caused him to miss client meetings and prevented him from
signing as many clients in 2014 as he would have otherwise
signed. (Id. at 7). More specifically, Crockett
testified that his injuries caused him to turn down two
Chapter 11 cases; Crockett referred these cases to another
attorney who was paid a total of $63, 000 from these two
cases alone. (Id.).
contends he lost clients in 2014 due to his neck injury,
lowering his profits. To support this claim, Crockett
testified that he knows how many bankruptcy petitions he has
filed each year while working consistent hours over the
course of his solo practice. (Doc. 21 at 8). Crockett also
has produced a spreadsheet and analysis prepared by his
accountant showing the practice's annual profits from
2011 through 2014, and concluding that 2014 profits were
11.761% lower than 2013 profits. (Doc. 21-3). Based on this
data and analysis, Crockett contends he suffered $100, 000 in
lost profits in 2014. (Id. at 8).
STANDARD OF REVIEW
56(a) of the Federal Rules of Civil Procedure
provides that the court "shall grant summary judgment if
the movant shows that there is no genuine dispute as to any
material fact and the movant is entitled to judgment as a
matter of law." Fed.R.Civ.P. 56(a). The party moving for
summary judgment always bears the initial burden of proving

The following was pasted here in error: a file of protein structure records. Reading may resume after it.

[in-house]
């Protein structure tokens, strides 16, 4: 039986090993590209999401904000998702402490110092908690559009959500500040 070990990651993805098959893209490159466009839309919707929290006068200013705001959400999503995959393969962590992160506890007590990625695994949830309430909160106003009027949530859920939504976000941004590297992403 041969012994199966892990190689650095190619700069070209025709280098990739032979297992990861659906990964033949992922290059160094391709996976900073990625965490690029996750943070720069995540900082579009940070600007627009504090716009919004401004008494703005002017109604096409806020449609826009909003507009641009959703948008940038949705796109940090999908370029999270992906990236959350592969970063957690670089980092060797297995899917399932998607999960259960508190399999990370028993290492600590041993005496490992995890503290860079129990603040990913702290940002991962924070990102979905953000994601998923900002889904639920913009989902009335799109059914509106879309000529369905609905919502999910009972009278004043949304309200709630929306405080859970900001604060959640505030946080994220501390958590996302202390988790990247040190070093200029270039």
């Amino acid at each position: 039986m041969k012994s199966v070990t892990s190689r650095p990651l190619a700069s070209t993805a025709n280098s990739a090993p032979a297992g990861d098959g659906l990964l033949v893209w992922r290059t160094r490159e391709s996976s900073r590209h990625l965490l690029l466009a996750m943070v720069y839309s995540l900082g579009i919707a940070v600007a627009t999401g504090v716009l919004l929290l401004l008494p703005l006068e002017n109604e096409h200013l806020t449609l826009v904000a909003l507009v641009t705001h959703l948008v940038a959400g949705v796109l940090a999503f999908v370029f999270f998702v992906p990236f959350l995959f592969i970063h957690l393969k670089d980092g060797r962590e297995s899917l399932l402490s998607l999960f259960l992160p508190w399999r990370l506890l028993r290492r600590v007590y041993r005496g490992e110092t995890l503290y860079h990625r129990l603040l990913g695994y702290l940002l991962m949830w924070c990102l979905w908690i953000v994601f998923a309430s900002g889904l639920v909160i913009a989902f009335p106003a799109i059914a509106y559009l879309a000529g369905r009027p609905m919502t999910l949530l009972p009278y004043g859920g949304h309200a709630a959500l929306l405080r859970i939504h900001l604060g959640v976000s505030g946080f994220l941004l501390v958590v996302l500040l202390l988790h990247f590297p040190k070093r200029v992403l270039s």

the absence of a genuine issue of material fact. Celotex
Corp. v. Catrett, 477 U.S. 317, 323 (1986).
the moving party has met its burden, then the non-moving
party must "go beyond the pleadings" and point to
specific facts in the record to show there is a genuine issue
for trial. Id. at 324 (citation omitted). A dispute
is genuine "if the evidence is such that a reasonable
jury could return a verdict for the nonmoving party."
Anderson v. Liberty Lobby, Inc., 477 U.S. 242, 248
'judge's function' at summary judgment is not
'to weigh the evidence and determine the truth of the
matter but to determine whether there is a genuine issue for
trial.'" Tolan v. Cotton, 134 S.Ct. 1861,
1866 (2014) (per curiam) (quoting Anderson, 477 U.S.
at 249). The court must "examine the evidence in the
light most favorable to the non-moving party, " drawing
all inferences in favor of such party. Earl Mervyns,
Inc., 207 F.3d 1361, 1365 (11th Cir. 2000). Any factual
disputes will be resolved in the non-moving party's favor
when sufficient competent evidence supports the party's
version of the disputed facts. See Pace v.
Capobianco, 283 F.3d 1275, 1276-78 (11th Cir. 2002) (a
court is not required to resolve disputes in the non-moving
party's favor when that party's version of the events
is supported by insufficient evidence.). However, "mere
conclusions and unsupported factual allegations are legally
insufficient to defeat a summary judgment motion."
Ellis v. England, 432 F.3d 1321, 1326 (11th Cir.
2005) (per curiam) (citation omitted).
Alabama law, a plaintiff complaining of personal injury
"may recover for the impairment of his earning capacity
and for time lost from his business by reason of the wrong
complained of." Fitzpatrick v. Dean, 177 So.2d
909, 911 ...